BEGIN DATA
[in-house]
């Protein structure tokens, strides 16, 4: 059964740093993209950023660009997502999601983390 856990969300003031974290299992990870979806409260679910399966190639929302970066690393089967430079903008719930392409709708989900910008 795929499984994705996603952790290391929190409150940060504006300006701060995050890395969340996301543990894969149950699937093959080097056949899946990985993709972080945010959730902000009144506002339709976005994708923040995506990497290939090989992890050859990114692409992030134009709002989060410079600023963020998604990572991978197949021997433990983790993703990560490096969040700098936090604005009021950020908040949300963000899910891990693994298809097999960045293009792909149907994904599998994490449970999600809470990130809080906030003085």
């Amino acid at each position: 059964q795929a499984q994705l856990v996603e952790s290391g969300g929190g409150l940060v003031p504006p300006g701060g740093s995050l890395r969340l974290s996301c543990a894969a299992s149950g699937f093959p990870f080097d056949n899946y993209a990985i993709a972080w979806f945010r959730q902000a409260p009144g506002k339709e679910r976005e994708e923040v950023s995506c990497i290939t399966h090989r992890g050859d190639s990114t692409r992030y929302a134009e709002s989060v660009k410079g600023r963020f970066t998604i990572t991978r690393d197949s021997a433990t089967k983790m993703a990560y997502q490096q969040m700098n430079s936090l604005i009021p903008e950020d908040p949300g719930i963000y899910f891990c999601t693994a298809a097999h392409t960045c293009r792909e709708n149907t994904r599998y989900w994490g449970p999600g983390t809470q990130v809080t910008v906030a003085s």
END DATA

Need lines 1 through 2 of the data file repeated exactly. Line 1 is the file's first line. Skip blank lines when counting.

[in-house]
């Protein structure tokens, strides 16, 4: 059964740093993209950023660009997502999601983390 856990969300003031974290299992990870979806409260679910399966190639929302970066690393089967430079903008719930392409709708989900910008 795929499984994705996603952790290391929190409150940060504006300006701060995050890395969340996301543990894969149950699937093959080097056949899946990985993709972080945010959730902000009144506002339709976005994708923040995506990497290939090989992890050859990114692409992030134009709002989060410079600023963020998604990572991978197949021997433990983790993703990560490096969040700098936090604005009021950020908040949300963000899910891990693994298809097999960045293009792909149907994904599998994490449970999600809470990130809080906030003085």